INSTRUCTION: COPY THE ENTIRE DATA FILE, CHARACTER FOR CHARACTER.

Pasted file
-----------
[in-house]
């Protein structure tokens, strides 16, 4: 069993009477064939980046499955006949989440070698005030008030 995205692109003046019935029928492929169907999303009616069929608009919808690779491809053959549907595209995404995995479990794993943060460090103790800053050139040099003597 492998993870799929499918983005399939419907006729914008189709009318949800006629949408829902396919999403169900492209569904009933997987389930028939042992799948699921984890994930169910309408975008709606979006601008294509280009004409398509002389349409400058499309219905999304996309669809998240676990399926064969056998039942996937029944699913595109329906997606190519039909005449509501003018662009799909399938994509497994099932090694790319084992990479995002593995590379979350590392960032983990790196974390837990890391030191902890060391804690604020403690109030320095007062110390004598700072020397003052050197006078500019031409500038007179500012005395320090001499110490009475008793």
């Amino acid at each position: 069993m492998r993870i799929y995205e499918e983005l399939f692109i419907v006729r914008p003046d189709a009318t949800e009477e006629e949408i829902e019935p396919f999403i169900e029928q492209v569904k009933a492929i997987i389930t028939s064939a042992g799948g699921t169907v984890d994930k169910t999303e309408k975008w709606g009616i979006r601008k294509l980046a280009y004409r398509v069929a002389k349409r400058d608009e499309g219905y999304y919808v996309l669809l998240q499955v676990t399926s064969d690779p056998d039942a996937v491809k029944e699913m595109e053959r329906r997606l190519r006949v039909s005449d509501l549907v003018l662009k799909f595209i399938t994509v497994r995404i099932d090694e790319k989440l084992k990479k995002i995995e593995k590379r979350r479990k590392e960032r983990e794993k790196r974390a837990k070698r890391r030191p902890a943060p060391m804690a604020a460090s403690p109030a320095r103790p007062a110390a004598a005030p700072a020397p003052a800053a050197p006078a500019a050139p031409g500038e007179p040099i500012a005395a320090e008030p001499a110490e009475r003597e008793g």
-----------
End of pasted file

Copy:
[in-house]
């Protein structure tokens, strides 16, 4: 069993009477064939980046499955006949989440070698005030008030 995205692109003046019935029928492929169907999303009616069929608009919808690779491809053959549907595209995404995995479990794993943060460090103790800053050139040099003597 492998993870799929499918983005399939419907006729914008189709009318949800006629949408829902396919999403169900492209569904009933997987389930028939042992799948699921984890994930169910309408975008709606979006601008294509280009004409398509002389349409400058499309219905999304996309669809998240676990399926064969056998039942996937029944699913595109329906997606190519039909005449509501003018662009799909399938994509497994099932090694790319084992990479995002593995590379979350590392960032983990790196974390837990890391030191902890060391804690604020403690109030320095007062110390004598700072020397003052050197006078500019031409500038007179500012005395320090001499110490009475008793």
């Amino acid at each position: 069993m492998r993870i799929y995205e499918e983005l399939f692109i419907v006729r914008p003046d189709a009318t949800e009477e006629e949408i829902e019935p396919f999403i169900e029928q492209v569904k009933a492929i997987i389930t028939s064939a042992g799948g699921t169907v984890d994930k169910t999303e309408k975008w709606g009616i979006r601008k294509l980046a280009y004409r398509v069929a002389k349409r400058d608009e499309g219905y999304y919808v996309l669809l998240q499955v676990t399926s064969d690779p056998d039942a996937v491809k029944e699913m595109e053959r329906r997606l190519r006949v039909s005449d509501l549907v003018l662009k799909f595209i399938t994509v497994r995404i099932d090694e790319k989440l084992k990479k995002i995995e593995k590379r979350r479990k590392e960032r983990e794993k790196r974390a837990k070698r890391r030191p902890a943060p060391m804690a604020a460090s403690p109030a320095r103790p007062a110390a004598a005030p700072a020397p003052a800053a050197p006078a500019a050139p031409g500038e007179p040099i500012a005395a320090e008030p001499a110490e009475r003597e008793g």